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Photo by Jeff Divine

Terry Fitzgerald

Never anything but individual, Terry Fitzgerald emerged at the start of surfing’s true pro era — the ’70s — and played a key role in finally pushing high performance way clear of the sport’s longboarding roots and into the realm of the power carve. In his prime, he’s represented the peak example of the “total surfer” — a man who could ride any wave, anywhere, on his own equipment, without compromise.

Born in Sydney, Fitzgerald grew up playing rugby football and learning to surf at Maroubra Beach. Later, his family moved to Sydney’s northern beaches, near Narrabeen, where he quickly made a reputation as a brilliant, flamboyant surfer who played by his own rules — willing to try anything if he felt it might advance his skills. Late in 1969, he moved to Queensland briefly to join the Kirra Boardriders — where the action was in Aussie surfing at the time. Kirra’s unofficial HQ was Joe Larkin’s surfboard factory, where the likes of Bob McTavish, Peter Drouyn, Peter Townendand Michael Peterson worked or got boards. After learning some of the surfboard craft under Larkin, Fitzgerald moved back to Sydney and created his own label. In 1970, he started Hot Buttered in a dilapidated wooden house in the industrial suburb of Brookvale.

That same season, he went to Hawaii, and his surfing at Rocky Point and Sunset blew minds. Footage from the movie Morning of the Earth shows a creative, super-fit Fitzgerald drawing lines all over the place with amazing speed and flair. He met Dick Brewer and started a great design collaboration that included Reno Abellira, Sam Hawk and Owl Chapman. This resulted in modern mainstays like the spiral vee (a basic double concave) and wings.

Back in Australia, Fitzgerald carried his design thoughts into Hot Buttered, working with the super-hot performance school at North Narrabeen. Surfers and shapers who passed through his factory over the years include Simon Anderson, Col Smith, Derek Hynd, Steve Wilson, Greg Day, Greg Webber and many more. Along with their unique design twists, his boards became famous for the airbrush spray work of Martin Worthington, who drew anything from leaping dolphins to psychedelic sunsets.

Fitzgerald’s competitive surfing hit a peak in 1975 with his Australian Open title win and a victory at the Lightning Bolt pro event at Velzyland. He also won the first major pro event in Indonesia, the OM-Bali Pro at perfect, big Uluwatu in 1980 and was ranked ninth in the world in 1977. But his involvement in surfing has gone far beyond competition. Always a pioneer, Fitzgerald became one of the first big-name surfers to explore Indonesia. He went to Grajagan in 1973 with Gerry Lopez and Sumbawa the ’80s before most surfers had even heard the names. His outrageous body-torqued surfing at Jeffreys Bay , South Africa, in 1977 led the sharp-witted Australian surf journalist Phil Jarratt to nickname him “the Sultan of Speed.” Fitzgerald publicly shunned the moniker but privately loved it, using the name on a late ’80s Hot Buttered video series. He also surfed many spots in Tahiti, sponsoring kids like Vetea “Poto” David — who later went on to a successful pro career — and numerous other local Tahitian gremmies.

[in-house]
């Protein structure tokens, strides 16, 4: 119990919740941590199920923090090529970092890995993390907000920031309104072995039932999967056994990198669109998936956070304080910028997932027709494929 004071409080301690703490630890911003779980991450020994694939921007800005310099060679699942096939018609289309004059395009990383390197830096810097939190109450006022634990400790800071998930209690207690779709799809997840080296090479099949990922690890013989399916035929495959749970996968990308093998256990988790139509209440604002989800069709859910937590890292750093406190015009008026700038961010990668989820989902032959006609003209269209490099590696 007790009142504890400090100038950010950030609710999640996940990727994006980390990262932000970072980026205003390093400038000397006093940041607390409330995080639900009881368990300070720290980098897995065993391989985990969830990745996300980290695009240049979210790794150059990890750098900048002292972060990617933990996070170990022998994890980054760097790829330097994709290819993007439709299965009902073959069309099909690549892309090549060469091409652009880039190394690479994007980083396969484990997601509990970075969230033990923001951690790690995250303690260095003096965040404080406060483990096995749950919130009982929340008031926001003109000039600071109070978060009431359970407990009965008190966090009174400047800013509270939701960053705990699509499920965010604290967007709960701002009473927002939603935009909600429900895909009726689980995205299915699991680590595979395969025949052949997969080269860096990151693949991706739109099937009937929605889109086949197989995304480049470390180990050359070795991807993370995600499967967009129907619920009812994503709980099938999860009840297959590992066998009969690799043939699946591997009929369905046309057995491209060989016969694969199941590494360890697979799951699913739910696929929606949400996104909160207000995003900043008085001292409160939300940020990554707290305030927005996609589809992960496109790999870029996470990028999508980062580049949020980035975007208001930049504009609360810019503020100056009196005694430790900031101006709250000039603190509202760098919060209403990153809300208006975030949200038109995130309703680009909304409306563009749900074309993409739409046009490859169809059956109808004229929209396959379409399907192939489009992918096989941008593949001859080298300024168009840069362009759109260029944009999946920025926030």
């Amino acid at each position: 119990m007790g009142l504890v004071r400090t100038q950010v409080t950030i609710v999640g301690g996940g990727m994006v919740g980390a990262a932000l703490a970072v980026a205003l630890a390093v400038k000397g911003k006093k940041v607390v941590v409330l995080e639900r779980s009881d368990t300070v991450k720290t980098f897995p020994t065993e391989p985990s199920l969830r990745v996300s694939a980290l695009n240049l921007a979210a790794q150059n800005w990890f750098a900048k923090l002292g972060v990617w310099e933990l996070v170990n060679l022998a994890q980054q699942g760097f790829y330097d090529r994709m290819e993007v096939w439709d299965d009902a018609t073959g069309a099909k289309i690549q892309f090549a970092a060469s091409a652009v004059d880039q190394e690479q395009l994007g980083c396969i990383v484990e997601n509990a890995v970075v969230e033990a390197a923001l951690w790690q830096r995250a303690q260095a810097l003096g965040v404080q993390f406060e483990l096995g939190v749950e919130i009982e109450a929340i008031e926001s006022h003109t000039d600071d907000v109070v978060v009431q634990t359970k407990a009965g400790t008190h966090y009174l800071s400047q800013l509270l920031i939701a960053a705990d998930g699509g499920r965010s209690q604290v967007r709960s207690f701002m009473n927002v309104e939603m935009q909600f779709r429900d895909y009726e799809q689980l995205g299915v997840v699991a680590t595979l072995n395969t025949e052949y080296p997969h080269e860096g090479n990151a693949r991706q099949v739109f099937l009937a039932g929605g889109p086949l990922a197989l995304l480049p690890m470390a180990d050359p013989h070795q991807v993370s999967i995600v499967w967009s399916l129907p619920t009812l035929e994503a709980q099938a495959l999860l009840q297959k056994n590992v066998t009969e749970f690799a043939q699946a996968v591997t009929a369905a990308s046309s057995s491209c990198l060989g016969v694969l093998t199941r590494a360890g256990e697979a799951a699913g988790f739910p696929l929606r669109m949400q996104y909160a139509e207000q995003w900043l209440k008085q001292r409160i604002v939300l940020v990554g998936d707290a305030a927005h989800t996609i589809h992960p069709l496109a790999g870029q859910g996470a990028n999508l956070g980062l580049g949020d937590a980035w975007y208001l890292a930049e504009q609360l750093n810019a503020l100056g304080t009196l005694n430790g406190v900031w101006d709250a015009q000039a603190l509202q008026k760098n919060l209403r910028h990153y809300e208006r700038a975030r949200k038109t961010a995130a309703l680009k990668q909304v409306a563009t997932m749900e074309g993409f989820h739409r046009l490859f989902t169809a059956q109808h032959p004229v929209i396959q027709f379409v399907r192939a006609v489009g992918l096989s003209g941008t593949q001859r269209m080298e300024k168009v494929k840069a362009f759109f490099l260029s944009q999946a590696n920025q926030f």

“When you’re down on the beach you never really understand the perspective like this that an aerial view has. You don’t really know what it really looks like.” Photo: Jason Murray

By the early ’80s, Fitzgerald had set up Hot Buttered in places as far-flung as England, the United States, Japan and Papeete — well ahead of today’s trend toward multi-national surf corporations. He was a founding member of Australia’s original pro surfing organization, the Australian Professional Surfers Association and took a strong hand in reviving his country’s flagging competitive fortunes in the mid-’90s. He helped pull together an industry-wide effort to step up junior competition. 
Today, Fitzgerald runs Hot Buttered from Sydney with continuing international distribution. Terry is shaping, surfing and living closely to the surf pulse of Narrabeen.

His sons Kye and Joel both have substantial international reputations as freethinking individuals who are prone to big carves — picking up just where their father left off. — Nick Carroll

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